August was a mixed bag of books. It included both the absolute worst book I’ve read so far this year (I’m looking at you, The Savage Detectives) as well as one of the best (thank you, Born to Run). I guess books are like a lot of things in life: You need a solid mix of good and bad to really appreciate either of them.
On that note, I took a look at my yearly Goodreads challenge the other day, and I’ve absolutely blown it out of the water this year. Normally, reading 35 books in a year would be ambitious for me; I’m not an incredibly fast reader either though I love to read. But I’m practically on track to read the equivalent of one book a week for 2018! (Speaking of which, are we connected on Goodreads? If not, look me up!)
Between the World and Me by Ta-Nehisi Coates (4/5 stars)
Three-line review: This timely and topical essay/memoir/letter touches on what it’s like growing up as a Black man in America (spoiler alert: nerve-wracking, violent, uncertain, and tentatively hopeful). I found the first half of the book, which details his time as a child up to college age, to be a bit rambling, but the second half of the book was much more accessible. It was a relatively short, eye-opening, and important book that I would encourage others to read.
The Savage Detectives by Roberto Bolaño (1/5 stars)
Three-line review: By far the worst book I’ve read this year, and probably one of the worst I’ve ever picked up. This book is equal parts boring and confusing — I finally looked up the summary about halfway through just to figure out if there was an actual plot — plus it’s incredibly sexist. If you have a choice between reading this and a phone book, choose the phone book.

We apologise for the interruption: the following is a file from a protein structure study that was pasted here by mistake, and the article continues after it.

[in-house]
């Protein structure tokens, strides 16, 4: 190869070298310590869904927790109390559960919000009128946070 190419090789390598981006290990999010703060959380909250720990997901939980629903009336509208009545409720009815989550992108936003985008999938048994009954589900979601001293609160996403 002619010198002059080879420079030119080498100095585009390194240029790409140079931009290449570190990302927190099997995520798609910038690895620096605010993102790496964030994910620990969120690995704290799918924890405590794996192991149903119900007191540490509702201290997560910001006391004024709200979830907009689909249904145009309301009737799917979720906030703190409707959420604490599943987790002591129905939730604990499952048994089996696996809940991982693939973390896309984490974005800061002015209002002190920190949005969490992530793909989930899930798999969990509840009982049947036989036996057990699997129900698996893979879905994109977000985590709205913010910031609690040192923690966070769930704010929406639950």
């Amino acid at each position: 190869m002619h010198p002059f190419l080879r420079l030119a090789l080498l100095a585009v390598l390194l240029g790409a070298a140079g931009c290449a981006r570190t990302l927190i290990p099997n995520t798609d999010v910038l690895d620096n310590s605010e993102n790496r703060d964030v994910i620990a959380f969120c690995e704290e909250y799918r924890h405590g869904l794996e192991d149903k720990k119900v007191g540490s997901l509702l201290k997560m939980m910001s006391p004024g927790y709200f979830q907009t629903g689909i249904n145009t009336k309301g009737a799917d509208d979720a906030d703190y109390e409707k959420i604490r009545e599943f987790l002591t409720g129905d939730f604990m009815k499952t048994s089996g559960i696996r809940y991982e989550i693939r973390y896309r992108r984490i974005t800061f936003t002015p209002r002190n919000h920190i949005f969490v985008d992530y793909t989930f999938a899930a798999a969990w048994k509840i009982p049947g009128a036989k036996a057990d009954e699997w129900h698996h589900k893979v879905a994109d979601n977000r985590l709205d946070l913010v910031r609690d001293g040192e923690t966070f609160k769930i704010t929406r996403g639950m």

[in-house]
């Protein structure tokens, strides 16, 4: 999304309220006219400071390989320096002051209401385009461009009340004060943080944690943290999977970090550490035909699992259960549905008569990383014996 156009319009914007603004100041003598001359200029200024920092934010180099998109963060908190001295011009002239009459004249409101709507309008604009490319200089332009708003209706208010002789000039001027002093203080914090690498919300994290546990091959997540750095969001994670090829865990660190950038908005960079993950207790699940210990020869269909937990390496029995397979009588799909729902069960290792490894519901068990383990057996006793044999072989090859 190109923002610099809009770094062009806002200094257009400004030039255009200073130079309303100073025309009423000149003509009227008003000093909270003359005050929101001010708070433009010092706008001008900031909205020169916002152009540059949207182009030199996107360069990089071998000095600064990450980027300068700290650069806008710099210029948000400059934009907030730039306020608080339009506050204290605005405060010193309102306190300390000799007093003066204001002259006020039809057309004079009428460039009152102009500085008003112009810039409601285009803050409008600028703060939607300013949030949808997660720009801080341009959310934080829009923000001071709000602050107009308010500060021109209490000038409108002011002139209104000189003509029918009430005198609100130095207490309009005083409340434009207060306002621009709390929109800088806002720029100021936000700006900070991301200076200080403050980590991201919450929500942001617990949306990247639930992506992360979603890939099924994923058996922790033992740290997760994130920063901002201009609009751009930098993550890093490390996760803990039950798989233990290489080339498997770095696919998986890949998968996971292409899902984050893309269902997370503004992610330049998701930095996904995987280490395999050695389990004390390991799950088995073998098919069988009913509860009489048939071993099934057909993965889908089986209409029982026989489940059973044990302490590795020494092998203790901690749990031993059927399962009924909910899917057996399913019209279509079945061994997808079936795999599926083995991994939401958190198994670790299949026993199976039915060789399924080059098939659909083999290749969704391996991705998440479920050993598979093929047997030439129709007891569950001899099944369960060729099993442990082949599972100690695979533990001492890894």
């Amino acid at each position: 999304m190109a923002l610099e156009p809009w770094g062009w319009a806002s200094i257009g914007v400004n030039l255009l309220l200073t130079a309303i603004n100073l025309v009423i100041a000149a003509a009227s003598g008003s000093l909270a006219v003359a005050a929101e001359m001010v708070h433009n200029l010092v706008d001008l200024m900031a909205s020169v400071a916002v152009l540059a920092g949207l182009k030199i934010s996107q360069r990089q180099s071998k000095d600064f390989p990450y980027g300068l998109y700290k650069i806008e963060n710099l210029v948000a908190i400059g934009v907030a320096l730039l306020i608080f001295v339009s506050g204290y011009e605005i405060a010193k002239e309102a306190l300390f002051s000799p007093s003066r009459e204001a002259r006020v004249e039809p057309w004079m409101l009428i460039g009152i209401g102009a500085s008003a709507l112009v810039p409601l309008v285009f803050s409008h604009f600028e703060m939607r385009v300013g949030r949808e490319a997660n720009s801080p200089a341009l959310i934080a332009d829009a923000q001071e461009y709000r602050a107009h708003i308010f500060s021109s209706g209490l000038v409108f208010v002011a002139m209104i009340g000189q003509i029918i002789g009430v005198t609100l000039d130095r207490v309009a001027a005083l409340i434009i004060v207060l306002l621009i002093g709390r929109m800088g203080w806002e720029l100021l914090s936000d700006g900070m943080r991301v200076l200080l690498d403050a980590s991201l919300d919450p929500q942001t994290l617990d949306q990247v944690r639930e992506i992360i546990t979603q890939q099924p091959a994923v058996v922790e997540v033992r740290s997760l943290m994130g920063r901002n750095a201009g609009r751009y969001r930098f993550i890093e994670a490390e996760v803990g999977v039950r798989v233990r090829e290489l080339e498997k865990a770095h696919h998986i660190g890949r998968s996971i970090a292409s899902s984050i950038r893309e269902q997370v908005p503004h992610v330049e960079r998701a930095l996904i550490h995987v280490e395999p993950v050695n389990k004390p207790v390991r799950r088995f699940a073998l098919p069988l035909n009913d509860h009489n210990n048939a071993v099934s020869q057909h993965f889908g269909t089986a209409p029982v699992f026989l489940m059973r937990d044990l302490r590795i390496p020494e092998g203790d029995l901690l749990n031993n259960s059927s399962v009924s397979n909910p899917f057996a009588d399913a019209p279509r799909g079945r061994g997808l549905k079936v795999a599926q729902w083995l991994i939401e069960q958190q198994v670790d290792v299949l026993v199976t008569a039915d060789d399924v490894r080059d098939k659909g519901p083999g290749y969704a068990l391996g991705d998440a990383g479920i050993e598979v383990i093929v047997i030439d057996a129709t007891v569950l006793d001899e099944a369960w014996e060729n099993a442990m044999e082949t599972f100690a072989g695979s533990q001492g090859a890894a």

Born to Run: A Hidden Tribe, Superathletes, and the Greatest Race the World Has Never Seen by Christopher McDougall (5/5 stars)
Three-line review: I’ve been meaning to read this book for many years, and it did not disappoint. A perfect blend of personal narrative, history, and science, Born to Run is a fascinating story about how and why the quick and sure-footed Tarahumara Indians run the way they do beautifully mixed with practical and enlightening information for recreational runners. That said, even those who aren’t active runners will enjoy this book about McDougall’s personal journey as he tracks down (and runs with) some of the world’s fastest athletes.
The Lacuna by Barbara Kingsolver (3/5 stars)
Three-line review: The Lacuna is rambling set of letters, journal entries, and newspaper clippings following the life of a Mexican-American writer from a young age through his disappearance in his mid-30s. Though the plot didn’t engage me as much as some of Kingsolver’s other books, I loved the circular nature of the book and the reappearance of the lacuna (an unfilled space or gap) throughout the story. It takes a masterful writer to incorporate the book itself into the plot of a novel, and Kingsolver achieves that very well.